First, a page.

I spend £1300 a month on cannabis to keep son out of hospital

Dozens of parents say they can't get the cannabis-based medication via the NHS, despite it now being legal.

Families denied access to medical cannabis are spending thousands on the drug to stop their children having epileptic seizures.

Dozens of parents say they can’t get the cannabis-based medication via the NHS, despite a law change in November 2018 allowing specialist doctors to prescribe it to patients in need.

They claim doctors are not prepared to hand out the drug without trials being completed first to prove it is safe.

Karen Gray, mum to seven-year-old Murray, is one of those parents and has travelled to Westminster to meet MPs and demand better access.

The Edinburgh woman said: “It’s really frustrating because the law was changed in November 2018, and then I got the medicine in March 2019.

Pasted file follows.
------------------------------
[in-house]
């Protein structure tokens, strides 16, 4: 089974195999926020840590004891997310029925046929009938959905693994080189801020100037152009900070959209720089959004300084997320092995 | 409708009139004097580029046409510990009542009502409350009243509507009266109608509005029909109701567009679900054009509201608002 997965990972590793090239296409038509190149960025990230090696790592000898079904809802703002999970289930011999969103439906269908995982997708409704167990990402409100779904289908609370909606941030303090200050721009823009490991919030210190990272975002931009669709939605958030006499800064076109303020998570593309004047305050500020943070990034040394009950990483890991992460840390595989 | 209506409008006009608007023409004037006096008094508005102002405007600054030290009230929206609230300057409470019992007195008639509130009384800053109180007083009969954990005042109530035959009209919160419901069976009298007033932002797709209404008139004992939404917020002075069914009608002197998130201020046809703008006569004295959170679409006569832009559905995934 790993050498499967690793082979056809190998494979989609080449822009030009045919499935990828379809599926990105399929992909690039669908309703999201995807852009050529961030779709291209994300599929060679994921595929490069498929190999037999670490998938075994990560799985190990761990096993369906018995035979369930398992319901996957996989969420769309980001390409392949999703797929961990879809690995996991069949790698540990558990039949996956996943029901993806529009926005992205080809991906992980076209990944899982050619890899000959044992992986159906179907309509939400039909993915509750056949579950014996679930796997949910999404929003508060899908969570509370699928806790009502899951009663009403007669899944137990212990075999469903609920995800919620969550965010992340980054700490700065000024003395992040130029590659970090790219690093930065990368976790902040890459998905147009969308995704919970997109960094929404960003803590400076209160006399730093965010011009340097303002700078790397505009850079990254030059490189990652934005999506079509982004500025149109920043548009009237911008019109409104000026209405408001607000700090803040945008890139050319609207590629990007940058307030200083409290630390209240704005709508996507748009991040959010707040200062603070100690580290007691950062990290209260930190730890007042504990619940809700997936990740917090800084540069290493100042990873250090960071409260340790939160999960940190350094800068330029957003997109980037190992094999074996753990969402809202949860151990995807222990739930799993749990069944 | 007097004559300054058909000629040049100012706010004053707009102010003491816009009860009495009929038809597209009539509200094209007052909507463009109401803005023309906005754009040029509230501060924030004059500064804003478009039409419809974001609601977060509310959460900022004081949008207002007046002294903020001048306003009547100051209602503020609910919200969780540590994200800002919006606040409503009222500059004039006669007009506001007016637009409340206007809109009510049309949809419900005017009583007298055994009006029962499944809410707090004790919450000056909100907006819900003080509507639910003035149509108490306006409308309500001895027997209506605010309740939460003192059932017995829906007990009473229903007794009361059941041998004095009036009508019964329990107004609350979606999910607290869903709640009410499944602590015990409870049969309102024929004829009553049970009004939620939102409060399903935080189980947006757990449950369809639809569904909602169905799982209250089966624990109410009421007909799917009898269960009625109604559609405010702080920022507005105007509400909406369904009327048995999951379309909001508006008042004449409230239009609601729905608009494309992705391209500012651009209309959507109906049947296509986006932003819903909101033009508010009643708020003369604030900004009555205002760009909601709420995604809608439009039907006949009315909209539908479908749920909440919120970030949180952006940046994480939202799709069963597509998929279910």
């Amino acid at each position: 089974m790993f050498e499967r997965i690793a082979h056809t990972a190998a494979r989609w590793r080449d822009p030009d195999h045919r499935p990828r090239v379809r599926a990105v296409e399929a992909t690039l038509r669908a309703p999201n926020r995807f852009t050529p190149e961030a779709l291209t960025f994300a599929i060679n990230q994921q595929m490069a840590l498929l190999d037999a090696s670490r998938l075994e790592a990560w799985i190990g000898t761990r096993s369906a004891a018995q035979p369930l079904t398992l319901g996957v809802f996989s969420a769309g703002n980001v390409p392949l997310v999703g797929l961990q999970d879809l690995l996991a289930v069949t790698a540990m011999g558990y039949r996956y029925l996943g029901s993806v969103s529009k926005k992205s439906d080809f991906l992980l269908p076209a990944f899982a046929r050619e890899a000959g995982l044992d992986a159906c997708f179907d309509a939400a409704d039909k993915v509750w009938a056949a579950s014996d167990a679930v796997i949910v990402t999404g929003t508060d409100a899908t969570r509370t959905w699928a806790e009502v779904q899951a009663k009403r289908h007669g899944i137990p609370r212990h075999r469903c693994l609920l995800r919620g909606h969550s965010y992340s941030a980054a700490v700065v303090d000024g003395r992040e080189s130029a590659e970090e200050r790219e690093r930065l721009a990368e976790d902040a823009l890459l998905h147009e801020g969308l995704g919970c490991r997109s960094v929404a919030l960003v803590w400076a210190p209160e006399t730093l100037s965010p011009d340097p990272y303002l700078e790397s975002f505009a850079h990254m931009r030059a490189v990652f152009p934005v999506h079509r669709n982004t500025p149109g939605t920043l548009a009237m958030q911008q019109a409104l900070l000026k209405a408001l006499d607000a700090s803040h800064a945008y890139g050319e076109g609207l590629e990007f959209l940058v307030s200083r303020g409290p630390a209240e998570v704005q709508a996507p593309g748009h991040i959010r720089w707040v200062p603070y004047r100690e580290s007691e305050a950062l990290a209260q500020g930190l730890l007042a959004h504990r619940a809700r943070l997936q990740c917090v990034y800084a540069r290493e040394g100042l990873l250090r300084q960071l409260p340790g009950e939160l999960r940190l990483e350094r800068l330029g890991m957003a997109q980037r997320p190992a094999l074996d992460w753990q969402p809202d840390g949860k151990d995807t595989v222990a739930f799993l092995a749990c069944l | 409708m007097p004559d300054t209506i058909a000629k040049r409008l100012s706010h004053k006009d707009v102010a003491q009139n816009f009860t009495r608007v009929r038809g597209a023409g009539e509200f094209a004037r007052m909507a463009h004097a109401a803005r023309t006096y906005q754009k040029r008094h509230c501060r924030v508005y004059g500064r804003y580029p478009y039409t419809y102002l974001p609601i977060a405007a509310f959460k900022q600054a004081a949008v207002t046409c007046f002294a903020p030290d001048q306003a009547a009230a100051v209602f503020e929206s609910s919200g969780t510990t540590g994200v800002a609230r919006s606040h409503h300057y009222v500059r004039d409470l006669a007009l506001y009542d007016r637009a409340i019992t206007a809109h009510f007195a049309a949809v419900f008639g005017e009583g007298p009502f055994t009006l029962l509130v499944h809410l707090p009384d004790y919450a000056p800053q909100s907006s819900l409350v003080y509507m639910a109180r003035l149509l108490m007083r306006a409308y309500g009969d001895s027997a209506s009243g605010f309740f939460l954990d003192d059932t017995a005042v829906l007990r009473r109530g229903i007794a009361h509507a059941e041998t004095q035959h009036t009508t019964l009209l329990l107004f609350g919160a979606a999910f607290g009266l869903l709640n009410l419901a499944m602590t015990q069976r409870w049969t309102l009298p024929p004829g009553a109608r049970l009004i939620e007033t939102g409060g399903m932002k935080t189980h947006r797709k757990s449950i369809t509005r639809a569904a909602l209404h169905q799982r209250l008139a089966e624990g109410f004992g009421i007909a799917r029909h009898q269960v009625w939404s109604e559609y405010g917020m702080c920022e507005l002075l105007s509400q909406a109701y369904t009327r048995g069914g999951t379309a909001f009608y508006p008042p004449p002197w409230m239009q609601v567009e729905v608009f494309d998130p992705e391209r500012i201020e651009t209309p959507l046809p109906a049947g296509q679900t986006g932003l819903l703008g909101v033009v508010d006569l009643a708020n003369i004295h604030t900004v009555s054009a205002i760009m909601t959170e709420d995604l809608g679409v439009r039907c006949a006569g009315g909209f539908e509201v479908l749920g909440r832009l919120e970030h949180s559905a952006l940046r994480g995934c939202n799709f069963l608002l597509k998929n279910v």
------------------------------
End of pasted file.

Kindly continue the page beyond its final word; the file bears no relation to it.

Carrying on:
“I did think, maybe naively – that if it did help, which we didn’t know at the time, but we know now it’s absolutely helped – that we would get help and get an NHS prescription for it.

“But they just won’t write us one without trials. They will not write one, they say they don’t know if it’s safe.

“I know it’s safe. I know it’s safer than the other drugs he (Murray) was on.”

Karen explained that, if the drug was available on the NHS, the financial pressure would be taken off of her own family.

“It would take the strain off us having to pay for it,” she said. “It’s costing us over £1300 every month and we can’t not get him that medicine.

“I can’t see him back in hospital having loads of seizures again… We’ve got to save every single penny we get towards his medicine.”

Families went to the door of 10 Downing Street to hand in a petition calling for action on Wednesday afternoon.

A spokesman for the UK department of health said: “We sympathise with those patients dealing so courageously with challenging conditions.

“Two cannabis-based medicines have recently been made available for prescribing on the NHS for patients with multiple sclerosis or hard to treat epilepsies, where clinically appropriate.

“This follows clear demonstrated evidence of their safety, clinical and cost effectiveness.

“We continue to work hard with the health system, industry and researchers to improve the evidence base for other cannabis-based medicines.”

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